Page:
Monday, September 26, 2005


After reading TocqueDeVille's complaints about the A.N.S.W.E.R. Coalition's presence and speakers at the DC anti-Iraq war rally, as well as Meteor Blades' well-written defense of A.N.S.W.E.R.'s activities, I have decided to throw my hat into this ring based on a very similar experience at the L.A. anti-inaugural rally this past January. While I normally support what Meteor Blades has to say, in this case I must disagree.

I attended the inaugural protest in Westwood in January, and was genuinely amazed--and quite pleased--at the number of people that were there (it must have numbered in the high thousands), as well as the diversity of anti-administration causes that were represented--we had anti-war, pro-choice, equality for gays, seniors for social security, name it, it was there at this rally. It wasn't an event with a single focus, like the recent anti-war march in Washington--it was open season against the Bush administration for whatever grievance mattered most to you. We also had quite a large youth presence there at the rally, which was inspiring to see--not just college kids, since UCLA was a stone's throw away, but even large groups of high-schoolers, and even a bunch of chanting middle-schoolers.

Then there was the soundstage--which, of course, is where a large number of people were gathered, including a good deal of media presence, until the march actually started. The stage speakers were sponsored by the A.N.S.W.E.R. Coalition, which at the time I was not all that familiar with. I went to the soundstage expecting to hear speakers come out against the Bush administration and rallying people against the expected agenda for his second term--but that was not the case.

Instead, what I heard will sound familiar to anyone who was at the DC protest, or has read about what happened there. A parade of speakers, one right after the other, coming up to the stage and ranting--usually with an astounding lack of public speaking skills--about the Israeli occupation of Palestine, the valiant freedom fighters in Iraq and Afghanistan, and, last but not least, constant expressions of solidarity with "our socialist working brothers in Cuba." I kid you not. And that's what the news cameras were focusing on. As a matter of fact, one of the speakers even made reference to how crowded the street area was getting and there was a lot more room at the soundstage--which wasn't really true. I didn't think about it at the time, but in reference to TocqueDeVille's entry, it in fact fits perfectly. I left the stage area quite soon, and didn't stick around to hear the end of the program, preferring instead to participate in the human chain of "prisoners" with Abu Ghraib hoods on their heads.

This is by way of exemplifying that what A.N.S.W.E.R. did in the DC rally is not an aberration--it is part of a systematic bait-and-switch strategy on their part to organize a large group of people for one purpose and then launch into their anti-Israeli, anti-American socialist agenda--and then lie to make sure that as many people as possible stick around to listen to them. I don't care whether A.N.S.W.E.R. played a vital role in organizing the protests. Imagine if you had a recent convert, or someone who is beginning to become unhappy about the way the war is going, and they attend an anti-war rally and see that the featured speakers on the stage are expressing solidarity with Fidel Castro and the terrorists in Iraq. Every single stereotype they ever heard out of Sean Hannity and Rush Limbaugh is instantly confirmed for them in that very instant.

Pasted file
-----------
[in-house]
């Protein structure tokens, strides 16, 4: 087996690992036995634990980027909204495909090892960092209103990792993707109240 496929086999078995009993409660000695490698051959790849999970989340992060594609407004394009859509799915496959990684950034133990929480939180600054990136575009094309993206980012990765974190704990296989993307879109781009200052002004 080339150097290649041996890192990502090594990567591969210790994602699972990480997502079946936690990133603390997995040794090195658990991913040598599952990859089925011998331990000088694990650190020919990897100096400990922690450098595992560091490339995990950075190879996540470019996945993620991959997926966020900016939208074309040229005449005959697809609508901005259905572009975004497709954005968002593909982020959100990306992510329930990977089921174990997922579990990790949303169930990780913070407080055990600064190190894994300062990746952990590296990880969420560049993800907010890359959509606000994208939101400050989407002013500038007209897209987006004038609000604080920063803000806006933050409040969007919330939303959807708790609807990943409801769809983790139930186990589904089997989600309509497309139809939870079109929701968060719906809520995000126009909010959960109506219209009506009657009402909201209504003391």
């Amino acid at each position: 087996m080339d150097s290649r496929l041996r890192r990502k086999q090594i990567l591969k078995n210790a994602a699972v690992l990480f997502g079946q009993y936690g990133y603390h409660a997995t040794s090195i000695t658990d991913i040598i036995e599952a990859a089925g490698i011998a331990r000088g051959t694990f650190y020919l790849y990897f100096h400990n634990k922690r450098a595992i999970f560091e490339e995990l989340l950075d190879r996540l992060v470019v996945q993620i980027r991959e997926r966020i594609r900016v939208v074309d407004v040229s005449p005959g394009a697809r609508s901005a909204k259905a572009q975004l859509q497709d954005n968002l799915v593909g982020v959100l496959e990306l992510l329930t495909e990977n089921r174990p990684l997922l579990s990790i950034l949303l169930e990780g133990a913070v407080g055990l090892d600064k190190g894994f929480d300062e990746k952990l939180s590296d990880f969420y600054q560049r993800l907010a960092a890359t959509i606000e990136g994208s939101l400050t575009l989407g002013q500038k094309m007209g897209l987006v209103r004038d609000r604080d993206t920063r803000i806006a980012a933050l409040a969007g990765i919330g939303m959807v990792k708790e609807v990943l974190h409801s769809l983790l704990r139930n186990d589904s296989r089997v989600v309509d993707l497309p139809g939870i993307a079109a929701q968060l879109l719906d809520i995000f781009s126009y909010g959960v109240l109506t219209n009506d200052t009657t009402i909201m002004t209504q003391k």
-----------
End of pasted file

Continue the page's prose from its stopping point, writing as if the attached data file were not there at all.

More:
I'm all for free speech. If A.N.S.W.E.R. wants to come out and say what they have to say, by all means, let them. But they should do it without creating the implication by their status as featured speakers on the soundstage that they are representative of the values and the opinions of the anti-war movement--because in so doing, they are promoting their pet causes at the expense of the interests of our values and our country.


combo pizza hut and taco bell said...

The real problem is a lack of leadership. Why is ANSWER the only organization that seems to be able to pull these events together?

The second problem is a lack of focus. If you've ever seen the rightwing do a rally, they are nothing if not good at staying on message. Left-leaning marches, no matter what the issue, will inevitably draw the anti-globalization crowd, the feminists, the gay activists, anti-war, anti-Genetically modified food, animal rights, etc. etc.

Where are our leaders? Where is the focus?

We need to stop the in-fighting and bickering on the left and concentrate on our common goals. We want to stop this war? Well, I agree with you...we shouldn't confuse our stance against the war with support for anything other cause...Cuba, Palestine, whatever it is.

And we need to stop wanting to be so clever and concentrate on being persuasive. This is specifically aimed at the comments about "solidarity" with Iraqi insurgents. What's the point? Have we become so prideful that we would alienate 90% of those we hope to pursuade just to make some pointless rhetorical point?

Keep up the writing and let's concentrate on reaching out as progressives on the basis of common goals instead of trying to marginalize each other.

Unknown said...

Yeah, I agree--the disparate nature of the movement is a problem, and messaging is key.

We have a message we need to stick to. It would be angering enough if we started talking about social security at an anti-war rally, though that wouldn't be so bad--but to start glorifying in the Cuban revolution just won't cut it.